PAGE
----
The five-year schedule will ensure that the county does not make sudden major reductions in administrative funding that would put undue stress on the agencies, Paschal said. “We also will devote half of the funds saved from reducing administration allocations to help the agencies develop and secure additional administrative funds.”

Paschal reviewed a checklist that county departments will use to review nonprofit applications relevant to their areas of responsibility and provide feedback to the volunteer panels on the value of the applications. The commissioners decided to increase the weight of departmental feedback so that it is could be as high as 45% of the total score considered by review panels. However, this percentage could be readjusted in the future.

The Board of Commissioners approved a recommendation related to the required submission of a financial review by small nonprofits with total revenues less than $50,000. At no additional cost, the United Way will perform an in-house financial analysis of these smaller agencies, which typically lack the resources to provide their own financial review.

Paschal said, “In the past, any nonprofits with revenues less than $300,000 have had to submit a financial review instead of the full audit report required for nonprofits with revenues exceeding $300,000. However, the smallest agencies have struggled to meet this requirement.”

Chairman Bock said, “We greatly appreciate the United Way stepping up to perform this important fiscal role at no additional cost to the county. This will help provide accountability but allow smaller nonprofits to compete for funding.”

Commissioners also opted to at least temporarily move Chatham Trades and Chatham Transit into the county’s regular budget process, instead of the competitive grants process. However, commissioners clarified that the total funding available for nonprofit grants will be reduced by county’s budget allocations for Chatham Trades and Chatham Transit.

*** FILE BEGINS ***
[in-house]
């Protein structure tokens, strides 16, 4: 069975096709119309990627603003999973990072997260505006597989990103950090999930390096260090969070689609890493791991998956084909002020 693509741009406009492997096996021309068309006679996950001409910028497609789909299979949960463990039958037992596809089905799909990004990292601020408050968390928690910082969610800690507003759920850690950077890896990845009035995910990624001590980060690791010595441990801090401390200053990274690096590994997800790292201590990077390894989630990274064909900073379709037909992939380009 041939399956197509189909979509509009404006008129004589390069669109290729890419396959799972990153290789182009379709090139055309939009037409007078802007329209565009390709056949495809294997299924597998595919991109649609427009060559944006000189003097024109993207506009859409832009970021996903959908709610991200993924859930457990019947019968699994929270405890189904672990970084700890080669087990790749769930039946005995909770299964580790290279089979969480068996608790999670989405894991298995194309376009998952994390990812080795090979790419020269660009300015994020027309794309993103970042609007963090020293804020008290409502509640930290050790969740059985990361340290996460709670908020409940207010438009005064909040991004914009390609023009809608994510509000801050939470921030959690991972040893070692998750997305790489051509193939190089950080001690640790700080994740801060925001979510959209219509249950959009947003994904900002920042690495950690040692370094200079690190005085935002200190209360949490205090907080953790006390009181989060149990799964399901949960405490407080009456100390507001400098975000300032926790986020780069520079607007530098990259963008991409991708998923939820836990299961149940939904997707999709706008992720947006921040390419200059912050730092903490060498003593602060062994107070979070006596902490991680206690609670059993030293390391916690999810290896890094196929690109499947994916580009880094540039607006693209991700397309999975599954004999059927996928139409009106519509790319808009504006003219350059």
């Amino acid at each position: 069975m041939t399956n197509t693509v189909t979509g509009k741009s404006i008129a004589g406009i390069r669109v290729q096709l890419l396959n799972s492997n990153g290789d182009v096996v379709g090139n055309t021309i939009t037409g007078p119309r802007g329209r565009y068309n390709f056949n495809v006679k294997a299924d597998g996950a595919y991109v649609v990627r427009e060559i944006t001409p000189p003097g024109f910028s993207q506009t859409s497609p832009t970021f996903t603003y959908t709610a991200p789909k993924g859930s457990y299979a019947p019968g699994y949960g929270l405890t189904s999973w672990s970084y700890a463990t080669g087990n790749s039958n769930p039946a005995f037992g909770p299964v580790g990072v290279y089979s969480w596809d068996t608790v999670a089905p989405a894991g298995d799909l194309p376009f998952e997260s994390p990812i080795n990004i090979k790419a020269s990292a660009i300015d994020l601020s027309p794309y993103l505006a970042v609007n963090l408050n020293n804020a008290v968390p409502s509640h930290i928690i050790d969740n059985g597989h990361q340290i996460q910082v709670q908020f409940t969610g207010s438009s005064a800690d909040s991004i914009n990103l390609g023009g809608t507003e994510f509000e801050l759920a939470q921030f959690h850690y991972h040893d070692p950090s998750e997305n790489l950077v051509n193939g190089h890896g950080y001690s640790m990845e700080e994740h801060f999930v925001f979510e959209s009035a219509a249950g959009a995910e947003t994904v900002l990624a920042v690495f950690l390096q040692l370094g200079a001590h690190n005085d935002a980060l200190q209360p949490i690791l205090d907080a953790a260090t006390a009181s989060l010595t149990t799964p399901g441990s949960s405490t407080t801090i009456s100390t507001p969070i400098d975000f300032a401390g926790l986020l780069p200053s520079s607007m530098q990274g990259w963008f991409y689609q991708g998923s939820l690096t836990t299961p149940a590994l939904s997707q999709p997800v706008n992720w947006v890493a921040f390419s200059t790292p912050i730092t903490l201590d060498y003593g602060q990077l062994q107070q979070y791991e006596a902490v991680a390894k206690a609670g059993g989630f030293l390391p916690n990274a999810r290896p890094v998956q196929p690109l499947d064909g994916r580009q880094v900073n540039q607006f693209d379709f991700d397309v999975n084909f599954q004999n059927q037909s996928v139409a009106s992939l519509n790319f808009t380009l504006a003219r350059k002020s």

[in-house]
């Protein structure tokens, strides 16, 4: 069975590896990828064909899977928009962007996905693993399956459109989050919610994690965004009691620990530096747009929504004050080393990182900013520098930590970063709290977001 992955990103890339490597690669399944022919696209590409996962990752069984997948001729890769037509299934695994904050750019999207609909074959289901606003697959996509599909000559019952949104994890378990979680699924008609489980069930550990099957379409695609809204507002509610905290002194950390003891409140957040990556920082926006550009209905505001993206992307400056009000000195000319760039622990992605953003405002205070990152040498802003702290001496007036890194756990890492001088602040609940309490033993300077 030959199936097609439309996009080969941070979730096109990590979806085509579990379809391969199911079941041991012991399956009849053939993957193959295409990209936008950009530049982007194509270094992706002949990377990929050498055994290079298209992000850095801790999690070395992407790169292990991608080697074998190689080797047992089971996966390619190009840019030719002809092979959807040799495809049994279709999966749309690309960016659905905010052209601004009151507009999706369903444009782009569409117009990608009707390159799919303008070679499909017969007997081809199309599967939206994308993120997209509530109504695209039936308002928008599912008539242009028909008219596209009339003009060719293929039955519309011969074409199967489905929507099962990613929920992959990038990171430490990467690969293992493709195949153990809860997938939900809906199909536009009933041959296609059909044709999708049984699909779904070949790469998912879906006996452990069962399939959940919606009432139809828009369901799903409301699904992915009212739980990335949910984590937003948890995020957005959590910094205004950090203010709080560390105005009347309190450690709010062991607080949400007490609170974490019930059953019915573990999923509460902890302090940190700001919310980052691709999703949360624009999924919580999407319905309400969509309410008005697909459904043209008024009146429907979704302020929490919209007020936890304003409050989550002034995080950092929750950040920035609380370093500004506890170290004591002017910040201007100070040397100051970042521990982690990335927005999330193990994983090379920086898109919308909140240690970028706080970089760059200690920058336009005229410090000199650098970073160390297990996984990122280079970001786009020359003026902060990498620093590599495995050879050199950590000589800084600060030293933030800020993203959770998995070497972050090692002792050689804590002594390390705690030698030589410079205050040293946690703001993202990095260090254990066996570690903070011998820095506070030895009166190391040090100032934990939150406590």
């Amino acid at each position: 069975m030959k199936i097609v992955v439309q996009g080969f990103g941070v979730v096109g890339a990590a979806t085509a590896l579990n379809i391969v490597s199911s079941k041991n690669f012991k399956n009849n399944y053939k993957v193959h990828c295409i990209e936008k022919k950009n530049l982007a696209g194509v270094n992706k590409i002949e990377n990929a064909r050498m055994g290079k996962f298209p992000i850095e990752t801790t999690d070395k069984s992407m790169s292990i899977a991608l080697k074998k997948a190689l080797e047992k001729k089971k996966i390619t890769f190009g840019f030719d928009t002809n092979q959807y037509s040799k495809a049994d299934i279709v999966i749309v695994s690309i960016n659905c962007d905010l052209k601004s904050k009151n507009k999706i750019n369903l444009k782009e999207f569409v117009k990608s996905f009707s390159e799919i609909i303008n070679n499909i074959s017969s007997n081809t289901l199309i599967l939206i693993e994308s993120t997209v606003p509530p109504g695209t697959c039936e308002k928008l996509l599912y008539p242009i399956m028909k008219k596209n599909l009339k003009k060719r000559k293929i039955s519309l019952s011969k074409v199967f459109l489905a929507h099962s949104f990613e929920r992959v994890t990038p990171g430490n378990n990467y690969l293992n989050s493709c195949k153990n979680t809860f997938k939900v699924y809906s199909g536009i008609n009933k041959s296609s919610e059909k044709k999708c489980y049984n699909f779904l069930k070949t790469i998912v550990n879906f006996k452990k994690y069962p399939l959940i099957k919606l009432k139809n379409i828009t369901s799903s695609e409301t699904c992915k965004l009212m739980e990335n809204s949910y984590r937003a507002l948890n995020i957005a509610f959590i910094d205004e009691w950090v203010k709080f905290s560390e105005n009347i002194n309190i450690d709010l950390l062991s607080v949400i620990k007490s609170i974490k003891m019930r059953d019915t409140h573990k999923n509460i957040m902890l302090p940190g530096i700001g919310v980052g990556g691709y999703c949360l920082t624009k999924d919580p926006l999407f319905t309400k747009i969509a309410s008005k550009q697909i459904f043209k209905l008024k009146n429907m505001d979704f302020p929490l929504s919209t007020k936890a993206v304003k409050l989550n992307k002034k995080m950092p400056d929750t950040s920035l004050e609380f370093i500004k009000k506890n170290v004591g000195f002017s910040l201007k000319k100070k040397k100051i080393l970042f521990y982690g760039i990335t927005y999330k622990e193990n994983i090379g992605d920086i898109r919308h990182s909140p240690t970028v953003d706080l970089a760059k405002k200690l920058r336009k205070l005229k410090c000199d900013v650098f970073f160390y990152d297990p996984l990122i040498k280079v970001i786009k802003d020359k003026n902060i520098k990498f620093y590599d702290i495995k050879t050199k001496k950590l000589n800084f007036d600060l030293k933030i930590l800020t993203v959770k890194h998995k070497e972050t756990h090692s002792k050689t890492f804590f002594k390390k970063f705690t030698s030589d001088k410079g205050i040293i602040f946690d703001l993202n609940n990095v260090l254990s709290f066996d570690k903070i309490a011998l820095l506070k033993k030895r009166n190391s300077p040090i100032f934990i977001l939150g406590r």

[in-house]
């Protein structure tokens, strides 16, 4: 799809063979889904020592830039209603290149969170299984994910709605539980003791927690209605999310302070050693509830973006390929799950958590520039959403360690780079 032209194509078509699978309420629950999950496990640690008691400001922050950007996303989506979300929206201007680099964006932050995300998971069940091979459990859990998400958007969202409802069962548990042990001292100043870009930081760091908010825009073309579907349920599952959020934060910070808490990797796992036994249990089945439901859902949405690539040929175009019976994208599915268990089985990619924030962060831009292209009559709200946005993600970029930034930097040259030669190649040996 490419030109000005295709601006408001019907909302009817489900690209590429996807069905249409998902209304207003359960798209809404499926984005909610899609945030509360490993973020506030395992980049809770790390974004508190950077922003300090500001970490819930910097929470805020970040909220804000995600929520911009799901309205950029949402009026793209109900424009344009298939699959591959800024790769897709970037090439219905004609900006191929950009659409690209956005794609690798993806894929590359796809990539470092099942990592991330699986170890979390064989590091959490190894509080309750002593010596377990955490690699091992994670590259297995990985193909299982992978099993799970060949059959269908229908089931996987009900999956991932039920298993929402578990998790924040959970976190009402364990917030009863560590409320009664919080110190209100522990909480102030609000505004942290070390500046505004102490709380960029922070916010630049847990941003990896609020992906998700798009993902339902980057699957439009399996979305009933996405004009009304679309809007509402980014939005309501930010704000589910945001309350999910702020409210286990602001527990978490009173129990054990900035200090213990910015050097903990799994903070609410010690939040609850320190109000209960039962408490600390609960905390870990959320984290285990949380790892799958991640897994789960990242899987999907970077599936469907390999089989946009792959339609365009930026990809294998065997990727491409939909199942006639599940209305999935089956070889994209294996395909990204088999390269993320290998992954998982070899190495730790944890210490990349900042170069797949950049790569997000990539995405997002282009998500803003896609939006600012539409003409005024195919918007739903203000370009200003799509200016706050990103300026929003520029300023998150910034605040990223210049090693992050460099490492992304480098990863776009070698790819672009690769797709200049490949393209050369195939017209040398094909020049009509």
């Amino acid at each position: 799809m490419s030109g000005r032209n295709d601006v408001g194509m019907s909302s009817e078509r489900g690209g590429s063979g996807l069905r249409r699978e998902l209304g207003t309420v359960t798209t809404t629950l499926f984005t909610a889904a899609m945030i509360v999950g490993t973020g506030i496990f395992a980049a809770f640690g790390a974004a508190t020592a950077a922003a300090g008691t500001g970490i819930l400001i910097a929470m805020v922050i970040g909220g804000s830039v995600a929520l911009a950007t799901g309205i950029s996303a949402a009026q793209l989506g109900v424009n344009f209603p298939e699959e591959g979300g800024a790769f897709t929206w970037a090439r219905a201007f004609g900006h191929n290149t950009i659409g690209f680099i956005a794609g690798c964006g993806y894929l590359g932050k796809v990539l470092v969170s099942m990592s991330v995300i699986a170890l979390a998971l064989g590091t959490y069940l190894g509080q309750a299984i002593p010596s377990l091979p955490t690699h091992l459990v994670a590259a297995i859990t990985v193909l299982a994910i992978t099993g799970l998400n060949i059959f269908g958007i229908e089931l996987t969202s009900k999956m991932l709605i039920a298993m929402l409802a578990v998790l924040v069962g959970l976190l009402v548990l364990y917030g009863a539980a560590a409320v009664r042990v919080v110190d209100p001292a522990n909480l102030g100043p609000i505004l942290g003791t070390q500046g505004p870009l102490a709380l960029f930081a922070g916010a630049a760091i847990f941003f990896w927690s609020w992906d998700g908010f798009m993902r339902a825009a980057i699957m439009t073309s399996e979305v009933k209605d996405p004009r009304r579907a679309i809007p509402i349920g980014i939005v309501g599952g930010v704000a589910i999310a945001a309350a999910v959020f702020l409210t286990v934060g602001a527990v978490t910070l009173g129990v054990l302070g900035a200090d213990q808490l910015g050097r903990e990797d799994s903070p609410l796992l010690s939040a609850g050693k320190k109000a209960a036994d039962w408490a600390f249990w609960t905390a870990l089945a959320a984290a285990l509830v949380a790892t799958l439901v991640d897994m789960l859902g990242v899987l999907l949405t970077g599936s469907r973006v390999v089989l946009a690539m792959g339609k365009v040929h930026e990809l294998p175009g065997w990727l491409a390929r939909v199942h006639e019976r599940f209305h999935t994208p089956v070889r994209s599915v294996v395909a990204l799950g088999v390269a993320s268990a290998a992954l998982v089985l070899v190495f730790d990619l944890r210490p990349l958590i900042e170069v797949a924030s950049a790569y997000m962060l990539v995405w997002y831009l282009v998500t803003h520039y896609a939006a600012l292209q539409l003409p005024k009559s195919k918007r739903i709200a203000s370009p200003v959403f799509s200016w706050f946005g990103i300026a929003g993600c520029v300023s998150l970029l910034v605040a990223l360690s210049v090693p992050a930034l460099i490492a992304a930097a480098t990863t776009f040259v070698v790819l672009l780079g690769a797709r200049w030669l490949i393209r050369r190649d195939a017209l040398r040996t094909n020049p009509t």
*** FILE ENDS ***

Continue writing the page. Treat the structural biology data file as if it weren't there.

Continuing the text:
Paschal noted that Chatham Trades receives a relatively high proportion, 12.75%, of its total funding from the county. “One reason is that the sources of state funding for mental health have been frozen or drastically cut. Chatham Trades, which provides paid work for mentally disabled residents, offers irreplaceable services that the county might have to assume. For these reasons, we recommend funding it as part of our regular budget, similar to the Council on Aging and the Economic Development Corporation.”

Commissioners also decided to move Chatham Transit’s, which also has limited funding sources, to the county budget. It provides general transit as well as human services transportation, such as taking senior citizens to medical appointments.

Commissioners agreed with county management that the county should work with Chatham Trades and Chatham Transit to identify and secure additional long-term funding sources, similar to what will be provided to nonprofit grant recipients.

In January 2011, the county will recruit volunteers to serve on the review panels for the nonprofit applications. After training sessions for the volunteers, the panels will thoroughly review the applications based on specific criteria. The panels will make recommendations for county funding as part of the budget process for 2011-12.

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Chatham commissioners provide direction on nonprofit grants